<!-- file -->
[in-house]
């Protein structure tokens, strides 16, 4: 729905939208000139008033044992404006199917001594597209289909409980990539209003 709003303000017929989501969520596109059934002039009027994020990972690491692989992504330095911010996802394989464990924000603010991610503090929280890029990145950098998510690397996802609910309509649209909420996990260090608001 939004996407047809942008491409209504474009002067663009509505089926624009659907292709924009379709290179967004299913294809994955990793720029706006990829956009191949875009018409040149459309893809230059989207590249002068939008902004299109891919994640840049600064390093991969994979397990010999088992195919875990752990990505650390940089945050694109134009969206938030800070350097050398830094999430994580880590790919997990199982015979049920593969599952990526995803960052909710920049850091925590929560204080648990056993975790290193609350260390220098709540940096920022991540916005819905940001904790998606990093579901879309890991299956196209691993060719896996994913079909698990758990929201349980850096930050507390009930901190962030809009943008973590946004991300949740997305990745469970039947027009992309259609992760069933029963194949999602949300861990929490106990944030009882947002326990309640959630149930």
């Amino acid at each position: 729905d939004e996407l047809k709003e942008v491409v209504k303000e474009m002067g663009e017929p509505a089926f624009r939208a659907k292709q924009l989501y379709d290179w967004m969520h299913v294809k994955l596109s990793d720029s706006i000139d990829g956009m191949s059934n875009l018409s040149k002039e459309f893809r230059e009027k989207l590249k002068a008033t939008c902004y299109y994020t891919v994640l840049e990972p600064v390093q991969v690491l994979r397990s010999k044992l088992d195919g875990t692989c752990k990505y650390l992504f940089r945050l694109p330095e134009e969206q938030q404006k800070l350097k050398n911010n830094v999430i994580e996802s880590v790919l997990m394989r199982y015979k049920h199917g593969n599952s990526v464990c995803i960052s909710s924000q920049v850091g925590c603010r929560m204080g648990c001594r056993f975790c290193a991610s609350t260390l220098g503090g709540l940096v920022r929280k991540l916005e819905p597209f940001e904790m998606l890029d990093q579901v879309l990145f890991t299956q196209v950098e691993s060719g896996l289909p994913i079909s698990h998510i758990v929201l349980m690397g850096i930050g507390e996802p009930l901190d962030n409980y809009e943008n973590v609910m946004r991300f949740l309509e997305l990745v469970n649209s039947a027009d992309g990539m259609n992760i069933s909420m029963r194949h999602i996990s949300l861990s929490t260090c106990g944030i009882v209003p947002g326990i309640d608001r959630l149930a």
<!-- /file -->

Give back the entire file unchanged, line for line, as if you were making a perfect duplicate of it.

[in-house]
């Protein structure tokens, strides 16, 4: 729905939208000139008033044992404006199917001594597209289909409980990539209003 709003303000017929989501969520596109059934002039009027994020990972690491692989992504330095911010996802394989464990924000603010991610503090929280890029990145950098998510690397996802609910309509649209909420996990260090608001 939004996407047809942008491409209504474009002067663009509505089926624009659907292709924009379709290179967004299913294809994955990793720029706006990829956009191949875009018409040149459309893809230059989207590249002068939008902004299109891919994640840049600064390093991969994979397990010999088992195919875990752990990505650390940089945050694109134009969206938030800070350097050398830094999430994580880590790919997990199982015979049920593969599952990526995803960052909710920049850091925590929560204080648990056993975790290193609350260390220098709540940096920022991540916005819905940001904790998606990093579901879309890991299956196209691993060719896996994913079909698990758990929201349980850096930050507390009930901190962030809009943008973590946004991300949740997305990745469970039947027009992309259609992760069933029963194949999602949300861990929490106990944030009882947002326990309640959630149930």
């Amino acid at each position: 729905d939004e996407l047809k709003e942008v491409v209504k303000e474009m002067g663009e017929p509505a089926f624009r939208a659907k292709q924009l989501y379709d290179w967004m969520h299913v294809k994955l596109s990793d720029s706006i000139d990829g956009m191949s059934n875009l018409s040149k002039e459309f893809r230059e009027k989207l590249k002068a008033t939008c902004y299109y994020t891919v994640l840049e990972p600064v390093q991969v690491l994979r397990s010999k044992l088992d195919g875990t692989c752990k990505y650390l992504f940089r945050l694109p330095e134009e969206q938030q404006k800070l350097k050398n911010n830094v999430i994580e996802s880590v790919l997990m394989r199982y015979k049920h199917g593969n599952s990526v464990c995803i960052s909710s924000q920049v850091g925590c603010r929560m204080g648990c001594r056993f975790c290193a991610s609350t260390l220098g503090g709540l940096v920022r929280k991540l916005e819905p597209f940001e904790m998606l890029d990093q579901v879309l990145f890991t299956q196209v950098e691993s060719g896996l289909p994913i079909s698990h998510i758990v929201l349980m690397g850096i930050g507390e996802p009930l901190d962030n409980y809009e943008n973590v609910m946004r991300f949740l309509e997305l990745v469970n649209s039947a027009d992309g990539m259609n992760i069933s909420m029963r194949h999602i996990s949300l861990s929490t260090c106990g944030i009882v209003p947002g326990i309640d608001r959630l149930a």